WALKING CLUB’S VISIT
TO VALE OF RASSELAS (EASTER 1950).
|Home to Index|
Note: The reports have been scanned in as written. I have included the height and distance indications, e.g.:
(1000'- 12m.- 4.45p.m.)
which read as follows: height in feet - miles for the day - time.
The Launceston Walking Club undertook its most lengthy trip from home to date at Easter 1950, giving members the alternative of walking to Adamsfield, Gordon Vale or Mt. Curley. We were due to leave Launceston at 7 p.m. on Thursday, April 6th., hoping to reach the Divide by midnight. The sky was semi overcast and there was a light southerly breeze. The party of 29 was held up for nearly three hours with 'bus trouble before we eventually waltzed off and, journeying via the Main and Lyell Highways, New Norfolk, Bushy Park, Maydena and the new Australian Newsprint Mills' road, reached the Divide (otherwise known as “the Gap”) several hours behind schedule (1850’ - 4.40 p.m.).
Here I had the responsibility of group leader of the Mt. Curley trip naively thrust upon me and, upon weakening and assembling the party, they unanimously agreed to start off immediately without sleep, leaving the other two parties to settle down for a few hours' repose. The party comprised: Misses Anne Husband and Margaret Williams and Messrs. Jim Turner, Norman Hoyle, Chris Binks, Martin Scott and myself.
We were away at 5.20 a.m. with moderate packs and there was just enough light, in conjunction with the reflective gleam of the quartzite gravel, to show us the way. The drought of the last few weeks had dried up most of the small streams which cross the Adamsfield track and water for breakfast was slow to appear. Even then the party seemed loath to pause for breakfast and the Little Florentine was reached before they could be induced to make a stop (1300’ – 3½m. - 6.40 a.m.).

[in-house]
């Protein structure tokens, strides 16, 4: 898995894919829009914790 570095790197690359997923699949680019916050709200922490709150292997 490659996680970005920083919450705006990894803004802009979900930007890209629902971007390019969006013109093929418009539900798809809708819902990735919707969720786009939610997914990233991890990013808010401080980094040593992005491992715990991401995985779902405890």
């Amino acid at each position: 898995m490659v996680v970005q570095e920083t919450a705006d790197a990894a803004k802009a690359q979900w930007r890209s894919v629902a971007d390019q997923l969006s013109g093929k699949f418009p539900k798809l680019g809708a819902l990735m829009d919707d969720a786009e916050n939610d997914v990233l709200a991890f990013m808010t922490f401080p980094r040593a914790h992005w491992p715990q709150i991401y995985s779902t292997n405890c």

Daylight revealed low cloud skimming the surrounding peaks and there
was little wind to disturb them. The Thumbs was the dominant landmark
but there were plenty of other points of interest. At 8.15 a.m. we resumed
and soon reached the Florentine (1250’ – 4½m. - 8.35
45 a.m.) and its few huts, where we left a note for the parties following
before taking the turn off to Gordon Bend on the far bank. The narrower
track led through a pretty myrtle forest, coming out amidst ti tree patches,
gums and button grass beyond. At length, we reached the wide open button
grass with the open route to the Thumbs on our left (1430’ –
7½m. - 9.50 a.m.) and we halted for photography and rest as a little
Here a party from our sister walking club caught and passed us, having used jeep transport to the Florentine. Resuming at 10.30 a.m., we overhauled our Hobart friends and passed them whilst they sought shelter from a shower and we went on to the sound little hut at the Gordon crossing (1420’ - 10m. - 11.30 a.m.). Here consideration was given to a detour to the Gordon Gorge as plenty of time remained for the rest of the journey to Gordon Vale. Jim, Norm. and Martin chose to rest at the hut, so Anne, Margaret, Chris. and I crossed the Gordon in the cage and, making extensive deviations to avoid wet scrub, gained the button grass on the foothills around Dome Hill. Soon we were looking down on the Gordon threading its way between the Thumbs and Dome Hill but the walls of the Gorge were evidently some distance down stream. Each bend we rounded gave enough inducement to lure us on to the next in spite of diminishing time but, at length, with the awkwardness of the going increased, we gave up the chase. The scenery was very interesting nevertheless but the grandeur of the Gorge a mile or two below must be hard to surpass. Descending to the Gordon, we were able to cross it easily on the rocks as it was at very low level. We found the left bank provided much easier going and arrived back at the Gordon hut (14m. – 4.20 p.m.) to find our companions sound asleep but the dinner nicely simmering.